While the American Health Association (AHA) recently explained to the U.S. House and Senate that healthcare organizations will be well-prepared for ICD-10 implementation when its deadline approaches, recent research found contradictory results.
According to an eHealth Initiative survey, done in conjunction with the American Health Information Management Association, 26 percent of healthcare leaders and physicians reported that they had no specific goals to leverage ICD-10 other than for claims processing.
Furthermore, 59 percent of practices expect a significant decline in revenue, while one in four hospitals are unsure of the financial impact.
"Many providers are focused on the tough parts of this transition. They believe they are going to lose money and that it will negatively impact workflow," Jennifer Covich Bordenick, chief executive officer of the eHealth Initiative, said in a news release. "This new system should ultimately help us better measure patient care. But, until we get over the implementation hump, it will be hard for some to see the forest through the trees and see the real value."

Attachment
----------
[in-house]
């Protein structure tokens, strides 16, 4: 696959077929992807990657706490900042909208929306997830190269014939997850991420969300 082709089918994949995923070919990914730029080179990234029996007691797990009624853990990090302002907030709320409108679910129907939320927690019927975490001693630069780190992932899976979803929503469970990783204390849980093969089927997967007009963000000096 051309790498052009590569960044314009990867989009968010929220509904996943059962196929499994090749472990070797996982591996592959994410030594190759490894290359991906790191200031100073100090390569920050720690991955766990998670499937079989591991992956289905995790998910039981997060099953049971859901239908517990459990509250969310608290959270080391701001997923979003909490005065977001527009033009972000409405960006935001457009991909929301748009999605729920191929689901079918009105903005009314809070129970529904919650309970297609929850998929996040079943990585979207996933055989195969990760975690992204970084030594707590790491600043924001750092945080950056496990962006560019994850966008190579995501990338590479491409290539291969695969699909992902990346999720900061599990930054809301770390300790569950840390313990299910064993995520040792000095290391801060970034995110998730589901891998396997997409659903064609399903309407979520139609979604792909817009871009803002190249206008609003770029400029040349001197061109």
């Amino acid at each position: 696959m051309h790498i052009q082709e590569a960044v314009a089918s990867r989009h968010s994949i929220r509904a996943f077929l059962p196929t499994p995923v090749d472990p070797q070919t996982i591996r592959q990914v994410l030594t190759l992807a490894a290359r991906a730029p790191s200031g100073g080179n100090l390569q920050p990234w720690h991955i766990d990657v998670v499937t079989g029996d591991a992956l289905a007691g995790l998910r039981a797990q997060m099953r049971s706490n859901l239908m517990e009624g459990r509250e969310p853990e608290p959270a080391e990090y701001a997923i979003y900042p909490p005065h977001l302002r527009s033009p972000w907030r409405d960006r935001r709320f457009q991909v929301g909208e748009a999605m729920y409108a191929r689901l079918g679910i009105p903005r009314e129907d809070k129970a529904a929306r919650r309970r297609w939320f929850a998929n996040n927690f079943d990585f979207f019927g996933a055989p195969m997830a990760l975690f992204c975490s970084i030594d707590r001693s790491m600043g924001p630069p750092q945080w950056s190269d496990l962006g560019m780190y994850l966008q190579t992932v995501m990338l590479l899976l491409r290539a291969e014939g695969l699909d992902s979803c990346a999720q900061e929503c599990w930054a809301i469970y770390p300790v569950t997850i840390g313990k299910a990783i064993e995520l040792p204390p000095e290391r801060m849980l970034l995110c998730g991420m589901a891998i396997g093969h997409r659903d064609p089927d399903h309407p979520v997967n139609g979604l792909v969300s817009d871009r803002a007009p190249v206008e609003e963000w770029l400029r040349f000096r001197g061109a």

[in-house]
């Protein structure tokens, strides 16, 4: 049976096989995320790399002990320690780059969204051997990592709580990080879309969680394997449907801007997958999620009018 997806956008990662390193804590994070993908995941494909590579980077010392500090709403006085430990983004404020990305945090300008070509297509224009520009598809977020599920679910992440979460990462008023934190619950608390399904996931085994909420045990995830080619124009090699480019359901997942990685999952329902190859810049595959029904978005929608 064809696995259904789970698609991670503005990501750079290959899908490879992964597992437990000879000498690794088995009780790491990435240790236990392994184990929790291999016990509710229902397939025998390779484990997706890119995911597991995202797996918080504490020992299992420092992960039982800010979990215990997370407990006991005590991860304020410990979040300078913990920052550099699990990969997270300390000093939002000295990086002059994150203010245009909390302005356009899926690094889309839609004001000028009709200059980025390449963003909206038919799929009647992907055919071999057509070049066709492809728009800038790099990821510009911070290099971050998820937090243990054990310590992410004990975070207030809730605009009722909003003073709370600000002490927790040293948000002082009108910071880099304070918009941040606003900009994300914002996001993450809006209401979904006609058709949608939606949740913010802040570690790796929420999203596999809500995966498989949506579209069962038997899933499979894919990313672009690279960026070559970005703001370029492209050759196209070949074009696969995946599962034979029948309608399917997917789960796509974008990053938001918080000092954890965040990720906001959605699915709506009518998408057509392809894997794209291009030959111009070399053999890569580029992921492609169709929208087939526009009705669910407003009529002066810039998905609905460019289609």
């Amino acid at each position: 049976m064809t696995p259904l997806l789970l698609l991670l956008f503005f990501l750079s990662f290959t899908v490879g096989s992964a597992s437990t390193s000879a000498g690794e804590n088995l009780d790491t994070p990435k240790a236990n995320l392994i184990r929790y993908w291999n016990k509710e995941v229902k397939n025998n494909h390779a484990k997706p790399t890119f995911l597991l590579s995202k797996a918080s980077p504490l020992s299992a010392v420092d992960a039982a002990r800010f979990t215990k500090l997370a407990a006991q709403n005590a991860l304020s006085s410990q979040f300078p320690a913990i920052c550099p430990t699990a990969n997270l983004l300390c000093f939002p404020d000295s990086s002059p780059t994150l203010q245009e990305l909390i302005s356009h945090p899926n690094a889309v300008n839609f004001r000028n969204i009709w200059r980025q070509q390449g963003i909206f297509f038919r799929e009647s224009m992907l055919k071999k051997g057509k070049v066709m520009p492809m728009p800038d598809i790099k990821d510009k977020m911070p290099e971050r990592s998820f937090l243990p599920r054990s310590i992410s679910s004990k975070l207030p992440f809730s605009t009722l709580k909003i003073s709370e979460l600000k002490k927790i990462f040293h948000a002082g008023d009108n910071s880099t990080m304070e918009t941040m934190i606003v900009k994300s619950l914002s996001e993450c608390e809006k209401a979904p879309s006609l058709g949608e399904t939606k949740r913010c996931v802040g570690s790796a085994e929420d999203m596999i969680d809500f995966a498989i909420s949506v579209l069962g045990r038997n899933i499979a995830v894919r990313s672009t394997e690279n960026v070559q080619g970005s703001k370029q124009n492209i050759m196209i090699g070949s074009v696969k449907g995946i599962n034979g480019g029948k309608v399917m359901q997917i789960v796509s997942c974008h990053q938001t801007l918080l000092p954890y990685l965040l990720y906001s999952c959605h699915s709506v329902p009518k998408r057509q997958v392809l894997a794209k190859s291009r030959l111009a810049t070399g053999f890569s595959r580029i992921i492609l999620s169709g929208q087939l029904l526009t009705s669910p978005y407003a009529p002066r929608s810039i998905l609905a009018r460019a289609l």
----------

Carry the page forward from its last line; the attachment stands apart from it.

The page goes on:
Out of the 281 hospital executives, chief information officers and physicians surveyed, a majority were also concerned about barriers that will be encountered within the first six months of implementation. Because of that, the fear is that it will prevent them from realizing the possible benefits that will come from an updated coding system.
As medical facilities of all sizes are bound to encounter similar reservations before the October 1, 2014 deadline, partnering with a healthcare IT consulting firm could be greatly beneficial. That way, all staff members can learn the intricacies of ICD-10 and how to make the changes part of their daily workflow without sacrificing patient care.